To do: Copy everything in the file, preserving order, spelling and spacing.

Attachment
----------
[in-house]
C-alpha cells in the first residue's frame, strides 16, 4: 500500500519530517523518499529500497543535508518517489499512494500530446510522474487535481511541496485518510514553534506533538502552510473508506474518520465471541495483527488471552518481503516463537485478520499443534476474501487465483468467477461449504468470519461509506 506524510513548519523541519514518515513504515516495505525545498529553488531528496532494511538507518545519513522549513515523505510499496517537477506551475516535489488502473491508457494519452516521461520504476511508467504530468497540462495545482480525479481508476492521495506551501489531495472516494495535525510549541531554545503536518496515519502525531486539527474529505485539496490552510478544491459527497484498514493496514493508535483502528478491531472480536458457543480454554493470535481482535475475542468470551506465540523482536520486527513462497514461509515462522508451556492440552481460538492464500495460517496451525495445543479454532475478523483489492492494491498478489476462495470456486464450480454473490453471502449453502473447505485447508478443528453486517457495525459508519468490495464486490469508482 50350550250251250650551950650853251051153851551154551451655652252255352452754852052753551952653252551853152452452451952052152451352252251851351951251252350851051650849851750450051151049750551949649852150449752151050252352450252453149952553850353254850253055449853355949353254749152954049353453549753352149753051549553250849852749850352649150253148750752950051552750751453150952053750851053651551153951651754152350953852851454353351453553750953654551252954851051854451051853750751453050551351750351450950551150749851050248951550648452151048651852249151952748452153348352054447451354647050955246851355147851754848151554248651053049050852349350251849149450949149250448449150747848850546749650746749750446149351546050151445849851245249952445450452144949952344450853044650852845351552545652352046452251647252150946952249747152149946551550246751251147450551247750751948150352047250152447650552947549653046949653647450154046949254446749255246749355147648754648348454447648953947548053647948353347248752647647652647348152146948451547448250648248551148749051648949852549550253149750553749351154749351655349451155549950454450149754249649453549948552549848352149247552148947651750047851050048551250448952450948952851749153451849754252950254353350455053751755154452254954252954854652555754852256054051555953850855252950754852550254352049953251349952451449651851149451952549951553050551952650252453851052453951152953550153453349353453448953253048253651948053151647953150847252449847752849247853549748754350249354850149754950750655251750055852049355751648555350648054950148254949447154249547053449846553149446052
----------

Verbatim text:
[in-house]
C-alpha cells in the first residue's frame, strides 16, 4: 500500500519530517523518499529500497543535508518517489499512494500530446510522474487535481511541496485518510514553534506533538502552510473508506474518520465471541495483527488471552518481503516463537485478520499443534476474501487465483468467477461449504468470519461509506 506524510513548519523541519514518515513504515516495505525545498529553488531528496532494511538507518545519513522549513515523505510499496517537477506551475516535489488502473491508457494519452516521461520504476511508467504530468497540462495545482480525479481508476492521495506551501489531495472516494495535525510549541531554545503536518496515519502525531486539527474529505485539496490552510478544491459527497484498514493496514493508535483502528478491531472480536458457543480454554493470535481482535475475542468470551506465540523482536520486527513462497514461509515462522508451556492440552481460538492464500495460517496451525495445543479454532475478523483489492492494491498478489476462495470456486464450480454473490453471502449453502473447505485447508478443528453486517457495525459508519468490495464486490469508482 50350550250251250650551950650853251051153851551154551451655652252255352452754852052753551952653252551853152452452451952052152451352252251851351951251252350851051650849851750450051151049750551949649852150449752151050252352450252453149952553850353254850253055449853355949353254749152954049353453549753352149753051549553250849852749850352649150253148750752950051552750751453150952053750851053651551153951651754152350953852851454353351453553750953654551252954851051854451051853750751453050551351750351450950551150749851050248951550648452151048651852249151952748452153348352054447451354647050955246851355147851754848151554248651053049050852349350251849149450949149250448449150747848850546749650746749750446149351546050151445849851245249952445450452144949952344450853044650852845351552545652352046452251647252150946952249747152149946551550246751251147450551247750751948150352047250152447650552947549653046949653647450154046949254446749255246749355147648754648348454447648953947548053647948353347248752647647652647348152146948451547448250648248551148749051648949852549550253149750553749351154749351655349451155549950454450149754249649453549948552549848352149247552148947651750047851050048551250448952450948952851749153451849754252950254353350455053751755154452254954252954854652555754852256054051555953850855252950754852550254352049953251349952451449651851149451952549951553050551952650252453851052453951152953550153453349353453448953253048253651948053151647953150847252449847752849247853549748754350249354850149754950750655251750055852049355751648555350648054950148254949447154249547053449846553149446052